Outrageous buyer behavior?

4 minute read


If you’ve ever experienced what appears to be extremely unfair behavior from your buyer or his (or her) procurement department, you will laugh out loud at the video below.

I got this link from my friend Joe Terry over at Corporate Visions whose organization helps companies create a compelling message to set themselves apart in the market. One thing that they do that I think really has value is that they know how to [help companies to] deliver the right marketing messages at the right place in the sales cycle.

This video shows some examples of [bad] corporate buyer behavior, but in a consumer context. I particularly like the scene where a lady is trying to negotiate getting highlights in her hair for free. When confronted with the stylist who (understandably) is not keen to work for free, she concedes “OK, but I will cover your hard costs only …” Now, where have we heard that before?

Joe goes on to say …

We’re almost so used to B-to-B purchasing demands that we forget how ridiculous they are. This video gives us a chance to step back and laugh, but, it doesn’t change the reality of your customers’ buying habits.What can you do? Do these battles always have to occur? According to The Corporate Executive Board’s Integrated Sales Executive Council, only 9% of brand preference and loyalty decisions are based on price.
Meanwhile, 53% of a prospect’s decision to choose you comes from their sales experience.
So you are saying I’ve got a chance
What these percentages mean is… in a world where everyone sounds and looks the same, your prospects and customers are saying: “Would someone please cut through the clutter and present a clear path to value that will result if I partner with your company?”Unfortunately, too many salespeople wallow in parity with their presentations and proposals, leaving customers with the perception that everyone is a commodity. Freeing them up to bring the hammer of B-to-B purchasing down.Avoid these ugly and ridiculous confrontations by preemptively showing the contrast between you and your prospect’s status quo, as well as you and your competition.Value Lives in the Contrast between Pain and GainHere are three easy ways you can use contrast to show value:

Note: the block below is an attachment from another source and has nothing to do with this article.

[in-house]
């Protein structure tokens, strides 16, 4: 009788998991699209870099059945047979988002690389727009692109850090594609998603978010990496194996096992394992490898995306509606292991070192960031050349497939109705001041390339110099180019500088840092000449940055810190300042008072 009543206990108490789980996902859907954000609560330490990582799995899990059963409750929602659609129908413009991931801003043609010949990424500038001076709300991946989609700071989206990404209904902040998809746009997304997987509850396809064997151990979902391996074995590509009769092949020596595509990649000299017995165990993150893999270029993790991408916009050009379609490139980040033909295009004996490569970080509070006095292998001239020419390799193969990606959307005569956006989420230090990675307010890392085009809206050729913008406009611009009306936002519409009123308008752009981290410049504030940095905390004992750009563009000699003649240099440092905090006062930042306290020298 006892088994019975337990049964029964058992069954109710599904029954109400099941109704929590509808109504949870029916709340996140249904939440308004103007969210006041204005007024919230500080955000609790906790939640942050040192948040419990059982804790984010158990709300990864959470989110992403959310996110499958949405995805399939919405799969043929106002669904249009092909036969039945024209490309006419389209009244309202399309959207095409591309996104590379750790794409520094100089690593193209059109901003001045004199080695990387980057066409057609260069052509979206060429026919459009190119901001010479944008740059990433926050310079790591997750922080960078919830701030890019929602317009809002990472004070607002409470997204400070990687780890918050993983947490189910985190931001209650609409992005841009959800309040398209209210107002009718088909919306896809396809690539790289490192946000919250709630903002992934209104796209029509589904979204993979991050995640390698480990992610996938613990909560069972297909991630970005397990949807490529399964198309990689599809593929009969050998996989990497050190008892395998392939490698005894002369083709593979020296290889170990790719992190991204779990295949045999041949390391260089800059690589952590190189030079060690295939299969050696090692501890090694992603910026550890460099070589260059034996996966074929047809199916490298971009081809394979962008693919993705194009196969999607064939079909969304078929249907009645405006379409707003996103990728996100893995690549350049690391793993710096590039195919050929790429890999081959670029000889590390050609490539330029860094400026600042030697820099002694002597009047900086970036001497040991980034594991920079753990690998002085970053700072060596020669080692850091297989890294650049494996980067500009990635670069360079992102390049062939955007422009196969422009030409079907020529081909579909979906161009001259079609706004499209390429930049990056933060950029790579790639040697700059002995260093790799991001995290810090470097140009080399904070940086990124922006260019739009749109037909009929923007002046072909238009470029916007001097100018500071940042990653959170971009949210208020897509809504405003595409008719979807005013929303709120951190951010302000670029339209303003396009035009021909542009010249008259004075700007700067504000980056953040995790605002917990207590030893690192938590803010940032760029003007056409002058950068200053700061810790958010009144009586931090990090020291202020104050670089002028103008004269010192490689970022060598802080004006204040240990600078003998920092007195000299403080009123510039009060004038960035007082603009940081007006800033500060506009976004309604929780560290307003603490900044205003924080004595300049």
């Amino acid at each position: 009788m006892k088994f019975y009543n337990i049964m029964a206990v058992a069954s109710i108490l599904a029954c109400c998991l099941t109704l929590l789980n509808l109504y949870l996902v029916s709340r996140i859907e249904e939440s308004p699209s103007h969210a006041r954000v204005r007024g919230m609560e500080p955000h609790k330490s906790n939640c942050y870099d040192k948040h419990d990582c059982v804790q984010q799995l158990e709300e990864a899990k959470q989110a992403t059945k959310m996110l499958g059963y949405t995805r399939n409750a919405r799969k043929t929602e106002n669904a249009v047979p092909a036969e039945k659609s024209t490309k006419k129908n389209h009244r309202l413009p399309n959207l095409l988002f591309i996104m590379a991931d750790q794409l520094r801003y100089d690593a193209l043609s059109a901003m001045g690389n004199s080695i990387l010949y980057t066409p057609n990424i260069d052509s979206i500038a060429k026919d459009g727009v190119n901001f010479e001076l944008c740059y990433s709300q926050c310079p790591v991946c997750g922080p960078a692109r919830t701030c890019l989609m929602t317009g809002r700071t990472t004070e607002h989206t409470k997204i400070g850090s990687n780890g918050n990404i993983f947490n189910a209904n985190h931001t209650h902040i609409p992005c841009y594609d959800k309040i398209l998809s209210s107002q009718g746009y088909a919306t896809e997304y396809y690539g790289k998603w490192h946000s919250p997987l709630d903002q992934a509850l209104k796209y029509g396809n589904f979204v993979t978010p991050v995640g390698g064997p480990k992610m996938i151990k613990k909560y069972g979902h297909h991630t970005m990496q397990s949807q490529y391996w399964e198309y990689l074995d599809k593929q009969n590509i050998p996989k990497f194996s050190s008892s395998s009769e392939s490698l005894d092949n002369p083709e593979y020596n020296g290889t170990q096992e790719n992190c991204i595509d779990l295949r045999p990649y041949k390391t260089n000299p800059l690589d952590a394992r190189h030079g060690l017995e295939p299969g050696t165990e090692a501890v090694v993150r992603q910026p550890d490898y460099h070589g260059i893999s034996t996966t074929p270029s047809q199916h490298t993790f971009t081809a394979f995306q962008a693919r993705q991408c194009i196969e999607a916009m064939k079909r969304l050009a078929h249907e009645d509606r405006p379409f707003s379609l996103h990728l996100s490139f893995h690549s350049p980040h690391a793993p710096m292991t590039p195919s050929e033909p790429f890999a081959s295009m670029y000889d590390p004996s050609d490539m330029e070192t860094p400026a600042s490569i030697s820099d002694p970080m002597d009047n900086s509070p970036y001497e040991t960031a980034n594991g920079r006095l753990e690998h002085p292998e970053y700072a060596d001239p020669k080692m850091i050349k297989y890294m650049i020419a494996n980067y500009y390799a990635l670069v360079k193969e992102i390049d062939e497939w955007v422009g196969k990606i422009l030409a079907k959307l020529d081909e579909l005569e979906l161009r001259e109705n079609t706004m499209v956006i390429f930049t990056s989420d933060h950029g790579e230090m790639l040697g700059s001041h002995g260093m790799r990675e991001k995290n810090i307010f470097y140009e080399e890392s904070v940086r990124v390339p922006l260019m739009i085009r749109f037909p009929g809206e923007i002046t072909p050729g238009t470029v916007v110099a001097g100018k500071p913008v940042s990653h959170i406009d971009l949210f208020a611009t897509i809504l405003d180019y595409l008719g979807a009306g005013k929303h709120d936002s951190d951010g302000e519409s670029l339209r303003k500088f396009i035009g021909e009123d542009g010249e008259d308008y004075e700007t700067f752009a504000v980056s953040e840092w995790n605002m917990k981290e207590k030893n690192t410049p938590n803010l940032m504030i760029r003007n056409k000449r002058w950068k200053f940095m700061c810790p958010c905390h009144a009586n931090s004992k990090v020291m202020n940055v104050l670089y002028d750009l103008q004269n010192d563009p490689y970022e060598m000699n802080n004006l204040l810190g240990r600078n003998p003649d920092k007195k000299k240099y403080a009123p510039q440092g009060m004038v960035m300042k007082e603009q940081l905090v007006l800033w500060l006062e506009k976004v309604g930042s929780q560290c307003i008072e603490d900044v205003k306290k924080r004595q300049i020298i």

1) Focus on what you do that’s unique: Don’t waste precious conversation time playing the “me too” game. If you’re in a job interview, would you talk about how your resume is exactly the same as the guy who interviewed before you? Of course not! Your prospect already knows that your solution is on par with others in the industry… that’s why they agreed to talk with you in the first place. Instead, identify some unmet or under-served customer pain and talk about what you do uniquely or better to turn that pain into gain.
2) Before and After Stories: When presenting references, don’t just show off the end results your customers realized using your solution. That’s only half the story. You need to show contrast. What was your customer’s life before they implemented your solution and then after? Showcasing the pain first provides the foundation for understanding what value your solution brings by helping the customer visualize their current situation and see it getting better.
3) Use colors and space to make emotional connections: Don’t stop with the content of your message. Make sure the way you deliver your uniqueness and value is engaging and memorable. Work the room… or the web conference. Remember, value lies in the contrast between the pain and the gain, so make the contrast as apparent as possible. Use different flipcharts placed at opposite sides of the room, or split your PowerPoint slide in two, to show the pain and the gain. And use different colored markers or different colored fonts. In Western cultures, use red for bad and green or black for good. (Adjust the colors based on what significance they carry in your culture.)
Don’t fall for the same old B-to-B buying tactics. Establish your solution as the one your prospects need by leading with your uniqueness, clearly showing the contrast between you, the status quo, and your competition, and proving it with a before and after customer story that makes your value come alive.



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